Hailed by Ishmael Reed as “one of our brightest talents,” Lee Ann Roripaugh’s fourth collection of poems maps the illusory and ephemeral connection between identities and language.
Based on sources as diverse as Heian-period Japanese women writers and the world of science fiction, and drawing on her own experience as a second-generation Japanese American, Dandarians explores a series of “word betrayals”—English words misunderstood in transmission from her Japanese mother that came to take on symbolic ramifications in her early years. Co-opting and repurposing the language of knowledge and of misunderstanding, and dialoguing in original ways with notions of diaspora and hybrid identities, these poems demonstrate the many ways we attempt to be understood, culminating in an experience of aural awe.
At once wonderfully lyrical and strikingly acute, Dandarians will further establish Lee Ann Roripaugh as one of the most important and original voices in contemporary Asian American literature.
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Praise and Prizes
“Lee Ann Roripaugh mobilizes the Japanese haibun to investigate the dialectic of trauma and care that gives rise to a particularly luminous poetic sensibility. The compound fractures of history are continuously mended by the grace of this writer’s wit and her openness to the shocks of beauty that surround us. Dandarians is a work of beauty and resilience.”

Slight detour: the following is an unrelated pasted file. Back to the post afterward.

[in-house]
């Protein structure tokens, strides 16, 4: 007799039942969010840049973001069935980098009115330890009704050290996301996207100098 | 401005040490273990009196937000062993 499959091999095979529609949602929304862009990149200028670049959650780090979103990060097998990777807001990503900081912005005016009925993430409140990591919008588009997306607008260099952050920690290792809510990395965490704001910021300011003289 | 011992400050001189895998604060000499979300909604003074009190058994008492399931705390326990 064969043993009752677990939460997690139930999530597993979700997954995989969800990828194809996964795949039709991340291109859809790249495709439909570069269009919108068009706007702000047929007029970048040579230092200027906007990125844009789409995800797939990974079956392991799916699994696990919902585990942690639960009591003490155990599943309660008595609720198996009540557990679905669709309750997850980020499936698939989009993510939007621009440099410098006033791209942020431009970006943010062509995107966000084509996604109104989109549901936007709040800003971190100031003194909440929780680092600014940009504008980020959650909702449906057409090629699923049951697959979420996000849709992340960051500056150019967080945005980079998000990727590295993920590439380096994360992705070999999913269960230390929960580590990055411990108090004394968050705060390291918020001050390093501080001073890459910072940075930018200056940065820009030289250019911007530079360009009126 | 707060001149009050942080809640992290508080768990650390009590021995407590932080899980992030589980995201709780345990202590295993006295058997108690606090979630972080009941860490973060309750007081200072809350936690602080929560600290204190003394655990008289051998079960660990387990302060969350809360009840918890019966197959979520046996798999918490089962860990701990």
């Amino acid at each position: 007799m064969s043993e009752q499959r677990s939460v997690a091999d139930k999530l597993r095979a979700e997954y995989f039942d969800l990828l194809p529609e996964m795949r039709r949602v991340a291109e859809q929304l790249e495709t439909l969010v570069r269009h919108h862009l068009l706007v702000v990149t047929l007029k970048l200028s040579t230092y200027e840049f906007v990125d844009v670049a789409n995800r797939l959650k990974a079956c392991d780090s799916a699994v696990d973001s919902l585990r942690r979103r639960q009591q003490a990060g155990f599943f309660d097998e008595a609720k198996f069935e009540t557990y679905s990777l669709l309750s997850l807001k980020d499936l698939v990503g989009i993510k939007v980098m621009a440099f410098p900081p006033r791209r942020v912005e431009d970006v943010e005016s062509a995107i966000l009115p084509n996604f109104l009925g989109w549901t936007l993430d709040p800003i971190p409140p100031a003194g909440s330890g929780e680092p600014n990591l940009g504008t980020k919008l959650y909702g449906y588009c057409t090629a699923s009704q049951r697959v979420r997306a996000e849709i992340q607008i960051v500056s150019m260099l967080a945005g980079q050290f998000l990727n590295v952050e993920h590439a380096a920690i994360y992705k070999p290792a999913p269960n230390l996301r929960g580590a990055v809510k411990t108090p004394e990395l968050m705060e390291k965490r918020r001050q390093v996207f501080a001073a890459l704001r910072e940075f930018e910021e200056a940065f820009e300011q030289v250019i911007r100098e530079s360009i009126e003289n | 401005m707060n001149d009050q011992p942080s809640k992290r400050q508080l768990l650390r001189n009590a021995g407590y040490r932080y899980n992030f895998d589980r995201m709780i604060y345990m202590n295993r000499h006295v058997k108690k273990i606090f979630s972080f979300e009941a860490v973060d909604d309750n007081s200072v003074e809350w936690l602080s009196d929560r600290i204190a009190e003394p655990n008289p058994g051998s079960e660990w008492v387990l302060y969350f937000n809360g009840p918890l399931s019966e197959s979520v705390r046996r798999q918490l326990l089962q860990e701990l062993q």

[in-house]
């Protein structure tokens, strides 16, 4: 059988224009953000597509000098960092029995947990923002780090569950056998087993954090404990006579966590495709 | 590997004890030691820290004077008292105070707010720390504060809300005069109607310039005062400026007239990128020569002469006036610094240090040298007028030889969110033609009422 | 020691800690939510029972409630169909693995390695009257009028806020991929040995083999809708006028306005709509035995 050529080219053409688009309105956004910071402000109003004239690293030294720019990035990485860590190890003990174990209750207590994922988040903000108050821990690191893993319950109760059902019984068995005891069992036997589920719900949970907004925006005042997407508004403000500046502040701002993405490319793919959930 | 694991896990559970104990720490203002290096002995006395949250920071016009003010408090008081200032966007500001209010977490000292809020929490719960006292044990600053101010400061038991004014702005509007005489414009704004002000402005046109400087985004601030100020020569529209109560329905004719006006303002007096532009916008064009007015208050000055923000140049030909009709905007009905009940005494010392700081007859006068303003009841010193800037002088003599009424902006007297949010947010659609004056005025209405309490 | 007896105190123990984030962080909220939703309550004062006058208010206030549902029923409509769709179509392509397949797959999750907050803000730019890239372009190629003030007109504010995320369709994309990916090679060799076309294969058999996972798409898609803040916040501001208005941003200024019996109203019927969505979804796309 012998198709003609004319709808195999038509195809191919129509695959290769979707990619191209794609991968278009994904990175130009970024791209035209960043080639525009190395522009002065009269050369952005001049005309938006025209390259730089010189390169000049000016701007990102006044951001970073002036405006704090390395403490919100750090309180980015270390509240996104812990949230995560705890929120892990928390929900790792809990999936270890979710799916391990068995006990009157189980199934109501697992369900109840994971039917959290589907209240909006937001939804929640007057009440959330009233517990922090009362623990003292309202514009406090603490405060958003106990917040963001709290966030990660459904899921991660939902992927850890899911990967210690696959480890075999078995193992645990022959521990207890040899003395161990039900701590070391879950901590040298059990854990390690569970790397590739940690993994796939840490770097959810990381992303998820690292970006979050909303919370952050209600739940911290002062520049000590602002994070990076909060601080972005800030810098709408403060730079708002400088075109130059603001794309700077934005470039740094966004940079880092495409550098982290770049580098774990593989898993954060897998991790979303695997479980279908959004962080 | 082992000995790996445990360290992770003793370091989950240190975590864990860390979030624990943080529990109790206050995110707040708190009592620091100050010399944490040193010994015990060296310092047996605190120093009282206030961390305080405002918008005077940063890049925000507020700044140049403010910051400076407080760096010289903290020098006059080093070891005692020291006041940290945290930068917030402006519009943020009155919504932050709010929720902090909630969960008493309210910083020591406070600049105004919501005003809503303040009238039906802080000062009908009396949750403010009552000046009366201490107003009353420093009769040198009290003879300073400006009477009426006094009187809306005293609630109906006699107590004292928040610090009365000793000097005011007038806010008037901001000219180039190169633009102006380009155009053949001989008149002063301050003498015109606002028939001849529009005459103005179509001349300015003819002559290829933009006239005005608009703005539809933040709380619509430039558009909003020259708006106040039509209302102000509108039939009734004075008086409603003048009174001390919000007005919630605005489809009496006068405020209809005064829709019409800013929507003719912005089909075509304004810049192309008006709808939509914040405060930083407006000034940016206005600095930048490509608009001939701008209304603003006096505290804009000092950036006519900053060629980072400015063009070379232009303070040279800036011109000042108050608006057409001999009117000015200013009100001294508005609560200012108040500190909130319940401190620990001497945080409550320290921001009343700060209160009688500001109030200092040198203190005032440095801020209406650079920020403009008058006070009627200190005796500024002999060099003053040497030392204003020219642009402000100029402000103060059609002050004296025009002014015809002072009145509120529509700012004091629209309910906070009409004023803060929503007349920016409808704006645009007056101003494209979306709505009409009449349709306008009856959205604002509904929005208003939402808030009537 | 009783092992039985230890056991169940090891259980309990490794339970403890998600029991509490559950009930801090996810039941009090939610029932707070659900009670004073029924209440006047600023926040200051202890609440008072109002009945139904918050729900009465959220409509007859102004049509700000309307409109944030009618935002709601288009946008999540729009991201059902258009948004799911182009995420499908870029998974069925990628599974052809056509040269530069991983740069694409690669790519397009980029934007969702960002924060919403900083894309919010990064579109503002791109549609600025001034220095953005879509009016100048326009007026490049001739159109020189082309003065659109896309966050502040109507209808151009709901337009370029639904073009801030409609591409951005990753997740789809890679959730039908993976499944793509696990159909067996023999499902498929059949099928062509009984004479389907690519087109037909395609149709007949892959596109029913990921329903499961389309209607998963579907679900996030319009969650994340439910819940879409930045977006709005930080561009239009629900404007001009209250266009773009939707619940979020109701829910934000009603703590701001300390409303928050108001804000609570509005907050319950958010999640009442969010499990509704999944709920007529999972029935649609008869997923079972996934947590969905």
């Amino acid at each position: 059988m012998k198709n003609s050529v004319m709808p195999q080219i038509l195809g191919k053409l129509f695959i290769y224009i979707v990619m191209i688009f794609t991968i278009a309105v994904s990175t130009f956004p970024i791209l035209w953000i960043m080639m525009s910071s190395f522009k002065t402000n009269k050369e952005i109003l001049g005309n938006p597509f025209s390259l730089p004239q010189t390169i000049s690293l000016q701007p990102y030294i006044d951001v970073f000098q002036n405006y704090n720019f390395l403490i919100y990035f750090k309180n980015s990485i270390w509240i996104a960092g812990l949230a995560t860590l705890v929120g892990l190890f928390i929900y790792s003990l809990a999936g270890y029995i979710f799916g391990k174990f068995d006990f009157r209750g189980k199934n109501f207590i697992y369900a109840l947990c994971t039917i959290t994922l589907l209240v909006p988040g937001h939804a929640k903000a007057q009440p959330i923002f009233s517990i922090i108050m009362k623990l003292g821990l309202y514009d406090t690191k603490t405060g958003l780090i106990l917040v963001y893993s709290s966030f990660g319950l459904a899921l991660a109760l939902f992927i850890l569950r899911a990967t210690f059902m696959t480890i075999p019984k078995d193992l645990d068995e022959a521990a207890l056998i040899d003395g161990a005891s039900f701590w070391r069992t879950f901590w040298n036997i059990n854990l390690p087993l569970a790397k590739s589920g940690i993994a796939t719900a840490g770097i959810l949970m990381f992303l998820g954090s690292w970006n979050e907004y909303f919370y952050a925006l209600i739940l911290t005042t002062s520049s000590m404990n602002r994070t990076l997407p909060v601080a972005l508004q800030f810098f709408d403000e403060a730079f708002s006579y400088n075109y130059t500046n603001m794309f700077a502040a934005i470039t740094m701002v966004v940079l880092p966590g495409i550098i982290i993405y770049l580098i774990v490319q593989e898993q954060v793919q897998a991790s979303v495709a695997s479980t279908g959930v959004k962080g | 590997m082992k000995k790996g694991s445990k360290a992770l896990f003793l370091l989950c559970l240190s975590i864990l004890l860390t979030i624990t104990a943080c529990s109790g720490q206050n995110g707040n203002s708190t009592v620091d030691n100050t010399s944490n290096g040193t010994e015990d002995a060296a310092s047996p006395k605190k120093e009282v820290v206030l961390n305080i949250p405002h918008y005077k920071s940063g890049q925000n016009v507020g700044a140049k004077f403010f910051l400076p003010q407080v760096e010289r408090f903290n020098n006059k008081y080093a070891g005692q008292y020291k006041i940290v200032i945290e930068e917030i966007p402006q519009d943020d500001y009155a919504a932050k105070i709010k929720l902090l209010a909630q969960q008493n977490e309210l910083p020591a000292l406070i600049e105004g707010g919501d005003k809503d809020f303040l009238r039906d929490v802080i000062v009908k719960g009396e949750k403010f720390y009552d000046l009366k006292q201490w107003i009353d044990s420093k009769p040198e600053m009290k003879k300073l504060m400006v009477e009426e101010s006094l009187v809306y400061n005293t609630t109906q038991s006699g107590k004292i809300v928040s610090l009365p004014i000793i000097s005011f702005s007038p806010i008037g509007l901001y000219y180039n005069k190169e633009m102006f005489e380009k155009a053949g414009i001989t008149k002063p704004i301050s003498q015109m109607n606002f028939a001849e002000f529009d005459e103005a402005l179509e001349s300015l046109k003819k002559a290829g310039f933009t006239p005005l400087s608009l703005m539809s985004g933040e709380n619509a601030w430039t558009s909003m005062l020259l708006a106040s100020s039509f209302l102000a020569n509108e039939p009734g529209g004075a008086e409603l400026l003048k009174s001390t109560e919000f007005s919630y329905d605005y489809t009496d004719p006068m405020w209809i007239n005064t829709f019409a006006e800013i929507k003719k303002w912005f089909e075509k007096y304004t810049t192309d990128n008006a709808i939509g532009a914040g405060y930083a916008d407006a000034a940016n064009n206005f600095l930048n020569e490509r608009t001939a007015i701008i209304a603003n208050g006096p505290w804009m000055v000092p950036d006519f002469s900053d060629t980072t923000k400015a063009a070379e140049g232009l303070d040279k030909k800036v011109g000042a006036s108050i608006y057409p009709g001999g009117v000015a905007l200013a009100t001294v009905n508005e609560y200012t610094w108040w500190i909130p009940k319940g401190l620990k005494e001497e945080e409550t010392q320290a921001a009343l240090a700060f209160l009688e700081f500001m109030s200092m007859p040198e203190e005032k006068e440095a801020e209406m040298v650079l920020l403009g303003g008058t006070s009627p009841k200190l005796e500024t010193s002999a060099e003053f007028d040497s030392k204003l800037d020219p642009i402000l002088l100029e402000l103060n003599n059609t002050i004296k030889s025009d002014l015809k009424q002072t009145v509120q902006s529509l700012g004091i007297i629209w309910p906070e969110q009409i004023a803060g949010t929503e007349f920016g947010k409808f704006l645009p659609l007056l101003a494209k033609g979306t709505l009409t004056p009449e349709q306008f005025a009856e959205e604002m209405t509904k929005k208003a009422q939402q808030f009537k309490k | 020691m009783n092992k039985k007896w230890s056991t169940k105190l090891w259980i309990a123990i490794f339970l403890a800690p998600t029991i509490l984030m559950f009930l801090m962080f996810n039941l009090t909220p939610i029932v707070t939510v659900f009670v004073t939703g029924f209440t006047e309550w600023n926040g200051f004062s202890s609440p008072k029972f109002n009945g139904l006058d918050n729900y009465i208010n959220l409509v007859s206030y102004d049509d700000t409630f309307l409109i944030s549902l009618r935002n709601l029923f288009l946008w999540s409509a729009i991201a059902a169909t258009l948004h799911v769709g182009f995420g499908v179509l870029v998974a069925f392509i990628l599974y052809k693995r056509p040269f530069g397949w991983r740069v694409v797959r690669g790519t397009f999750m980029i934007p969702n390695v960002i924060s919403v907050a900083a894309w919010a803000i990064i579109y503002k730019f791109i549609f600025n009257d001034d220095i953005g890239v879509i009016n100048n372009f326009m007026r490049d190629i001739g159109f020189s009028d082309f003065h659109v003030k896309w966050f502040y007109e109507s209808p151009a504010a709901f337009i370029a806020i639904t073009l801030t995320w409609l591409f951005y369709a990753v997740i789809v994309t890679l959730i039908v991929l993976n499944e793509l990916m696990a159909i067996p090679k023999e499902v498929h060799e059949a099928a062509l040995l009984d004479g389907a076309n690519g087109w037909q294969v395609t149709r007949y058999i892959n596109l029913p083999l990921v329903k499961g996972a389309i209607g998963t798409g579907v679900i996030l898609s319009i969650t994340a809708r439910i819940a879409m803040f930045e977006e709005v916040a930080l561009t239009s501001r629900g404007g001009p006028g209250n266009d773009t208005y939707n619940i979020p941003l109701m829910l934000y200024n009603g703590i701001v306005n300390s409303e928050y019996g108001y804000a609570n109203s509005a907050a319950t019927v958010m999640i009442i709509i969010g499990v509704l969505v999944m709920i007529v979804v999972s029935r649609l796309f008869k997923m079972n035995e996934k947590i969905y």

“Pleasure and danger and recollected frustration, the prismatic color of the Great Plains, the allure of exoplanets, the generative powers that wait in a child’s solecisms and mispronunciations: those are only some of my favorite things in Lee Ann Roripaugh’s best book yet. Here are pages to cherish simply for the way they make up words, or put words together, but here, too, is the resonant voice of a newly confident author.”
“Richly immersed in the language it interrogates . . . Dandarians acts as a form of political resistance in bridging the gap between cursory understanding and truly knowing enough to have the words for experience.”
Los Angeles Review
“In Dandarians, Lee Ann Roripaugh’s lovely, lyrical wordplay reveals its origins in political and familial dissent. She guides readers through dangerous territory, where clouds ‘dervish off the sagebrushed plains’ and ‘strangeness makes me a moving target.’ Reading feels like breaking rules, rules that separate us from others. Believe this poet when she tells you what she knows.”
“I am completely in awe of and in love with Dandarians, of the perfection of her images, the intensity of Lee Ann Roripaugh’s language, the glittering and gorgeous union of these two. She writes, ‘Sun’s cold high beam glaring everywhere—ricocheting off snow, stretching sky’s dome like a taut blue balloon, sluicing in through every window.’ I stall and stutter, a willing captive to her phrases.”